How to code this song on sonic PI


How to code this piece of music in sonic pi.
Especially “wheels on the” part?

play :F4
sleep 0.25
play :F4
sleep 0.25
play :F4
sleep 0.25
play :F4
sleep 0.25

Is the above code correct?

It isn’t. You do have the pitch of the notes correct for the “wheels on the bus” - however, the lengths of the notes are not quite correct.

If you have a look at the notation in the screenshot, the symbols change slightly. The first note is just by itself, not connected to others, and has a ‘flag’ hanging off its ‘stem’. The next few are connected together by horizontal ‘beams’, some even connected by double beams.
These are all just ways of indicating the length of the notes, as well as their timing within a bar.
The notation in the screenshot for the “wheels on the bus” notes (the four F notes) shows that they have different lengths:

  • The notes for “wheels” and “bus” both have the same representation - a solid note ‘head’, a single beam connecting them to something - so they have the same length as each other.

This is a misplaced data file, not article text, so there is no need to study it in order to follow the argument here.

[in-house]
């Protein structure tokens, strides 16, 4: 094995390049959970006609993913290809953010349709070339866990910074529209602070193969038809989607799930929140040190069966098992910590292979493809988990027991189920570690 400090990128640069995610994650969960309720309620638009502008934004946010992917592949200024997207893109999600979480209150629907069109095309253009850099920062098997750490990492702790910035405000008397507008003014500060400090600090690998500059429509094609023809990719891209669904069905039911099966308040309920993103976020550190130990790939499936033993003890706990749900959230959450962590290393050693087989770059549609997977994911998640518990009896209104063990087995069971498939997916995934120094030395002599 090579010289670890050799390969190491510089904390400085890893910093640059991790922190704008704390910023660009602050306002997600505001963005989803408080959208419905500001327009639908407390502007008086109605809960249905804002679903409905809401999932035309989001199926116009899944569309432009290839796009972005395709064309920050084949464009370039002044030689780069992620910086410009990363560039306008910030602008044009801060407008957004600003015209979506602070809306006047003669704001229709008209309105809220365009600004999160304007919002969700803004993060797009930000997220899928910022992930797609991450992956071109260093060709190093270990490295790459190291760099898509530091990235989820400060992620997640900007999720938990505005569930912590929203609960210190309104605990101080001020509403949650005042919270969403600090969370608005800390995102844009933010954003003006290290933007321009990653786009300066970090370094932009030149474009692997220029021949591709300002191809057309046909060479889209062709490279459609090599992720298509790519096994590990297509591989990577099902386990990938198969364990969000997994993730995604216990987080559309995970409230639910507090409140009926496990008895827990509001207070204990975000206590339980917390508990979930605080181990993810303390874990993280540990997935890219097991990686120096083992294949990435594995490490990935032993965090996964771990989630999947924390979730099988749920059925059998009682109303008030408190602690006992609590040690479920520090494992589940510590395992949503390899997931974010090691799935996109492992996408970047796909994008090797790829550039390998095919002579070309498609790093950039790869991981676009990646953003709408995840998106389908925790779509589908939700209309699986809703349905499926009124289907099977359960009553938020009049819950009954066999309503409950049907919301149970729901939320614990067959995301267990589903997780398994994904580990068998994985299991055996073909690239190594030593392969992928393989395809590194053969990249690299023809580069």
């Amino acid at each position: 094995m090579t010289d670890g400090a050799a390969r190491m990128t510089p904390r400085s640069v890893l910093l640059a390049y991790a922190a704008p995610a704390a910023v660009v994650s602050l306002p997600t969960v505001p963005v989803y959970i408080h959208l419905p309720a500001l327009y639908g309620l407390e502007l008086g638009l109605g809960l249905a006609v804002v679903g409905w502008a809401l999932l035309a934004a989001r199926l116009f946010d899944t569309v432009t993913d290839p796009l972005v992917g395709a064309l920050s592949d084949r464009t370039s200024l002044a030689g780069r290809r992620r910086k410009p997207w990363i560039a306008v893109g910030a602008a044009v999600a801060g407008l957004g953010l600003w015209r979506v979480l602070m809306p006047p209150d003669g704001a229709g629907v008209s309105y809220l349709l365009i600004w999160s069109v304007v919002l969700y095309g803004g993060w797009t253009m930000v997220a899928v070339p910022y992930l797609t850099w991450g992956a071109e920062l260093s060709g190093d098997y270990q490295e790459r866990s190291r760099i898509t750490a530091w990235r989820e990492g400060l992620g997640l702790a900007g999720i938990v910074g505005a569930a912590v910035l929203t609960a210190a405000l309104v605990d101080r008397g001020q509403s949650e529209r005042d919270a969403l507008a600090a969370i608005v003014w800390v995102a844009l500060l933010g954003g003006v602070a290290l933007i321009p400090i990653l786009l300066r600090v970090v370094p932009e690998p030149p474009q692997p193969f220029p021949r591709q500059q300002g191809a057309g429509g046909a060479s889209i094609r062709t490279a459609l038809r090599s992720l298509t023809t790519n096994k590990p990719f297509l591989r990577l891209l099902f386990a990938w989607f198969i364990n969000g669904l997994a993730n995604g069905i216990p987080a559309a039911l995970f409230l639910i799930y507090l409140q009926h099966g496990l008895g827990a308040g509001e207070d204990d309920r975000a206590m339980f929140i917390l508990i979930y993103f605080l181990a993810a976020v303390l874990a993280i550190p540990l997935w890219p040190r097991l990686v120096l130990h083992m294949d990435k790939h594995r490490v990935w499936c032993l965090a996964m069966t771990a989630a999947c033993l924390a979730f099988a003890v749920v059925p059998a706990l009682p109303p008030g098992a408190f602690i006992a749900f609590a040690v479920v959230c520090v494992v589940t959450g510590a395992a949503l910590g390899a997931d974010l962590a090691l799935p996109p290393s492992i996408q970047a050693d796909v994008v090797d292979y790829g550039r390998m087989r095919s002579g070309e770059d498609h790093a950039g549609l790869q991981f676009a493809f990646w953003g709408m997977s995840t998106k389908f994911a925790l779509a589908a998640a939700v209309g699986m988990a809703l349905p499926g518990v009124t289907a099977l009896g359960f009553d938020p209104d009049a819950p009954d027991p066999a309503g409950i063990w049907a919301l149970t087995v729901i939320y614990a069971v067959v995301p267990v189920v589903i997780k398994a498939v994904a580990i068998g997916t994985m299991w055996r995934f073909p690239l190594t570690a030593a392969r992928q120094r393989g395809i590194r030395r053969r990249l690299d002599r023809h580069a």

• The double ‘beams’ for “on the” mean that those two notes are each half as long as the notes for “wheels” and “bus”.

This gives us a clue that the Sonic Pi representations of those notes are likely to have different lengths too - or in the case of your example, different sleeps between notes, which is almost the same thing. For your code snippet, the first and last notes need to be twice as long as they currently are (ie, the first and last sleeps need to be twice as long).

From there, to translate rhythm from a musical score to Sonic Pi in general, it’s a matter of understanding what each kind of note written in musical notation means when it comes to the note’s length and timing. There are many resources for this - if you’re interested in learning more about Western music theory, there’s certainly no shortage of material! There has been a little discussion elsewhere in this forum about it:

(One particularly interesting resource mentioned in that thread is a series of musical theory ‘lessons’ laid out in PDF form, which you can download for free. It’s even available in several languages):

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is the change you are suggesting right.

That is certainly the right rhythm for the “wheels on the bus” notes :+1: It depends on how fast overall you want the melody to play - if you want it slower or faster, you can either leave the sleeps as-is and adjust the tempo with use_bpm/with_bpm, or leave the tempo as-is and multiply all of the sleeps by a certain value :slightly_smiling_face: (For example, if I were doing it, I’d be multiplying all the sleeps by 2 - there’s technically no ‘right’ or ‘wrong’ way though - if it sounds fine, that’s all that really matters).